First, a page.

• 8:46 AM » Feds Help Speed Up Your Mortgage Modification
    Published Thu, Mar 04 2010 8:46 AM by Google News
    The latest spin on government-sponsored mortgage modifications, demands that home owners provide an initial package of documents before the first phase of a modification can begin.
  • 8:33 AM » Greece draws strong bond demand at high price
    Published Thu, Mar 04 2010 8:33 AM by Reuters
    ATHENS/BERLIN (Reuters) - Debt-burdened Greece drew strong demand for a crucial bond issue on Thursday but paid a steep risk premium that underscored its plea to Germany and other EU partners for support to help lower its borrowing costs.
  • 8:32 AM » Unemployment Benefits: One Month Extension of Final Date
    Published Thu, Mar 04 2010 8:32 AM by Calculated Risk Blog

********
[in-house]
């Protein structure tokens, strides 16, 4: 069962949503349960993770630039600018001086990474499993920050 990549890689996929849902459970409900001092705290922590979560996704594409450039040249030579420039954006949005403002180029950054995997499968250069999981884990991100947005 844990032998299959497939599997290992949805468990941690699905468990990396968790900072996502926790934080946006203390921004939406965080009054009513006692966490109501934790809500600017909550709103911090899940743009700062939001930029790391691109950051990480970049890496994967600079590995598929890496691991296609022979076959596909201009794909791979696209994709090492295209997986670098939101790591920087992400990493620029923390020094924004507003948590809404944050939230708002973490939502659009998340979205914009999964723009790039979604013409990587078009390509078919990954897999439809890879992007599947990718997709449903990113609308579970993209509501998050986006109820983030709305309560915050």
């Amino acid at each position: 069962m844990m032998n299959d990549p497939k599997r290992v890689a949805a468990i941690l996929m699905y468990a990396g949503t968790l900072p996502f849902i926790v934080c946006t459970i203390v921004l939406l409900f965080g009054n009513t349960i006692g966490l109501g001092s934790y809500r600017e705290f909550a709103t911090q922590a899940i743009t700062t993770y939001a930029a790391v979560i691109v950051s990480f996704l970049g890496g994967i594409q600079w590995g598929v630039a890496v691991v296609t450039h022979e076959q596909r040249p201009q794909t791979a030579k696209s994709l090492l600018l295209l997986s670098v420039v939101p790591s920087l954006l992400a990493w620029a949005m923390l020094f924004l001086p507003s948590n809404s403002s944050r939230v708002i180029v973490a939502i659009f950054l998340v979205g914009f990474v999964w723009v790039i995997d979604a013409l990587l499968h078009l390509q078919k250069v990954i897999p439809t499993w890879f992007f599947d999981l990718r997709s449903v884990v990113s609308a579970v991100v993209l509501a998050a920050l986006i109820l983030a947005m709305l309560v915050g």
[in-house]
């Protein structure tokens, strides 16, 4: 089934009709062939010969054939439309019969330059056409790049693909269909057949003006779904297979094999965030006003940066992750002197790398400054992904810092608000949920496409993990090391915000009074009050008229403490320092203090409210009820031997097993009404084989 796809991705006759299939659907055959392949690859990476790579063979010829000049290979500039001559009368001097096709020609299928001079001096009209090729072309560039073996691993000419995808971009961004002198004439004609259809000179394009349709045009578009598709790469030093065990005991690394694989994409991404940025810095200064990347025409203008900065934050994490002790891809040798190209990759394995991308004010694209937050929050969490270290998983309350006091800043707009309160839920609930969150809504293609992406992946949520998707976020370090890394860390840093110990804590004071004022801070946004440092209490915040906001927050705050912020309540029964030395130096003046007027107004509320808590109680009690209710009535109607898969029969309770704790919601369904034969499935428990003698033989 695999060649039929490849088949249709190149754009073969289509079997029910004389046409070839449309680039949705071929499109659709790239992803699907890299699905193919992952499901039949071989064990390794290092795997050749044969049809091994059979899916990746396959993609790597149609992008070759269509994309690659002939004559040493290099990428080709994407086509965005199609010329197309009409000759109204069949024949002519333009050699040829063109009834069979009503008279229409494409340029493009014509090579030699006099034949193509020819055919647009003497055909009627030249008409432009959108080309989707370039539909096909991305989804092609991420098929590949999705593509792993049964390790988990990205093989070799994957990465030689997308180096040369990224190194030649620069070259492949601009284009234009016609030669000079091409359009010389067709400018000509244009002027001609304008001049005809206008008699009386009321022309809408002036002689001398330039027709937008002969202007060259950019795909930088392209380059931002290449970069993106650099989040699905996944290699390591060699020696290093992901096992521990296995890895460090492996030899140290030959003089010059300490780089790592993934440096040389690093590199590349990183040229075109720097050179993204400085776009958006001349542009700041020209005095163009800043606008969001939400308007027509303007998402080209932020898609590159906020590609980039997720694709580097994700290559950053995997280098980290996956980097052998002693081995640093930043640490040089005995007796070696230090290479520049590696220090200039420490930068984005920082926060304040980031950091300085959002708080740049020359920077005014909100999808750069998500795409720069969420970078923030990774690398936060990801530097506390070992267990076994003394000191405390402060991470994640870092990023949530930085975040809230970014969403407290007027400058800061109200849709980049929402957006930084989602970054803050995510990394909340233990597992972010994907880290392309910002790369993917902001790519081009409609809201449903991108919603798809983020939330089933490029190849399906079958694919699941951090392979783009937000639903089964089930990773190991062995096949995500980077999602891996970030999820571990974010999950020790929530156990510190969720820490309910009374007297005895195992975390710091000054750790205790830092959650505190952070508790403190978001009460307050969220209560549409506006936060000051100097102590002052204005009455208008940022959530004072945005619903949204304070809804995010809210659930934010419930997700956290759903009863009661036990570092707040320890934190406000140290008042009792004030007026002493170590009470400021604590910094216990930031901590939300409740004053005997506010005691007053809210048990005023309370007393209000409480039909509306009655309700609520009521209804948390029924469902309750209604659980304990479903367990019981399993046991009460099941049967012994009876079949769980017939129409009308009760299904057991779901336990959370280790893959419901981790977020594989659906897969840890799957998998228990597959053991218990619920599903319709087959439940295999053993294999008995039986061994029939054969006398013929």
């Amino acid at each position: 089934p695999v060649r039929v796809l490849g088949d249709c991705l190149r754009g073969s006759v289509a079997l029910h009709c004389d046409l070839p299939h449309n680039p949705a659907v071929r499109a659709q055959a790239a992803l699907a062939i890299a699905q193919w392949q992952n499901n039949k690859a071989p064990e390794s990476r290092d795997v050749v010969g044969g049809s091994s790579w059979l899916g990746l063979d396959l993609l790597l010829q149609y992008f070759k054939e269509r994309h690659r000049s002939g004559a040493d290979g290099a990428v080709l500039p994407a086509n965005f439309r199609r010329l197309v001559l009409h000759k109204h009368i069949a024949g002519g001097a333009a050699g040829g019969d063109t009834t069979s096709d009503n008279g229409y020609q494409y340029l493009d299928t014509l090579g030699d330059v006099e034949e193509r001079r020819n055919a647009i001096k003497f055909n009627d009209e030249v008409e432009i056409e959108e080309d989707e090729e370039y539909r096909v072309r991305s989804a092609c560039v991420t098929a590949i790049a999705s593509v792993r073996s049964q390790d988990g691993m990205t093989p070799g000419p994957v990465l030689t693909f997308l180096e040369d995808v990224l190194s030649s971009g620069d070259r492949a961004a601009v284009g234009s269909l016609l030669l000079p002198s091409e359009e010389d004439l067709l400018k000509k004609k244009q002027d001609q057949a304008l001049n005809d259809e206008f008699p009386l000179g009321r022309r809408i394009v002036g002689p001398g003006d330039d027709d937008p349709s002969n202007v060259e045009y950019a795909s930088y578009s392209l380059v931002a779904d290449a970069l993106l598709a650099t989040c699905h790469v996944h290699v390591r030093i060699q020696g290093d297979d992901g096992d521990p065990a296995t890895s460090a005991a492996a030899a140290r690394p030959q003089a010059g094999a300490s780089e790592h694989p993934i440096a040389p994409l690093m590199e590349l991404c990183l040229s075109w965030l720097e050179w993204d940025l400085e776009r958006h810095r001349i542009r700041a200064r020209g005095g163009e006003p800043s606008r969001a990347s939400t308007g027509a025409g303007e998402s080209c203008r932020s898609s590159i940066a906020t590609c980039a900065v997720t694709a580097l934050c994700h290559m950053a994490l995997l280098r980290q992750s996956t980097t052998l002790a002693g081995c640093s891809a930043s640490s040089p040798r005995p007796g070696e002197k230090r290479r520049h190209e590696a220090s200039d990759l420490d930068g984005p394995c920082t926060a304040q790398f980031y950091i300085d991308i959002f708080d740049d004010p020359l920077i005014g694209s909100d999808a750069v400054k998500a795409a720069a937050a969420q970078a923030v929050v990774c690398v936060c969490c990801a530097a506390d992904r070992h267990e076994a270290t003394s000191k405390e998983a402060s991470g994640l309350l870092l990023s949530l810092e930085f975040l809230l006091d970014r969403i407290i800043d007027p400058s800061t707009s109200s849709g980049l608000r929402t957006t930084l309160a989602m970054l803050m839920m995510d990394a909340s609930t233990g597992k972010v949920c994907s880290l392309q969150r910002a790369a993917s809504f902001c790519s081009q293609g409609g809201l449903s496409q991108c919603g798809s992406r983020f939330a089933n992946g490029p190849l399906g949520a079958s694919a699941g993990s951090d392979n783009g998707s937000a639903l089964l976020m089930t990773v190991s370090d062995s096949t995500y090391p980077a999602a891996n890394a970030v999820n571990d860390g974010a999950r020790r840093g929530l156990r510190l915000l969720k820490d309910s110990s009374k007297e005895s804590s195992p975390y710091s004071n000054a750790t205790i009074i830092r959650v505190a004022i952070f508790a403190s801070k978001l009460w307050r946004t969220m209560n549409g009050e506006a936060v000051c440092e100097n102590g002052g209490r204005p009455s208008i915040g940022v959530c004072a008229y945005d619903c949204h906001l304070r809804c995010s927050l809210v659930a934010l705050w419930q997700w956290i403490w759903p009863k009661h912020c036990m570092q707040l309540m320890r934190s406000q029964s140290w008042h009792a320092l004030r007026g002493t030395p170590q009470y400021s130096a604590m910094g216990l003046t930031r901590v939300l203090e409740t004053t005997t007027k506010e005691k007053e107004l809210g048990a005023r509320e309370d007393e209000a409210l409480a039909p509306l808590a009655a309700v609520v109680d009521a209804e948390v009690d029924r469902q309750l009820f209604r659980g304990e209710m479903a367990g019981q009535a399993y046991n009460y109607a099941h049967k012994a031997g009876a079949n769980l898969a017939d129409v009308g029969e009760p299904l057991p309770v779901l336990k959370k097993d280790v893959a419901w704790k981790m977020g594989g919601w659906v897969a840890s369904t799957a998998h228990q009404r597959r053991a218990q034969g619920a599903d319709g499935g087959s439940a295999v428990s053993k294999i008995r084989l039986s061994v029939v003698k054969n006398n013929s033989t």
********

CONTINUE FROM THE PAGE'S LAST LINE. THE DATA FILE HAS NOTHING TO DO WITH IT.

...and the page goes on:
Just an update: was signed into law last night. Extends the final date for entering a federal-state agreement under the Emergency Unemployment Compensation (EUC) program through April 5, 2010. From Ron Scherer at the : The extension means if an individual was about to exhaust their state benefits and about to exhaust a tier of emergency unemployment compensation, they are eligible to apply to move up to the next tier. However, if an individual is about to exhaust their final tier or extended benefits, this will not help them. “This does not add more weeks of benefits, it just extends the deadline in which people can qualify for either Emergency Unemployment Compensation or extended benefits,” says Judy Conti of NELP in Washington. The 30-day extension of the benefits will cost the federal government about $10 billion. I wonder how many people have exhausted all of their unemployment benefits?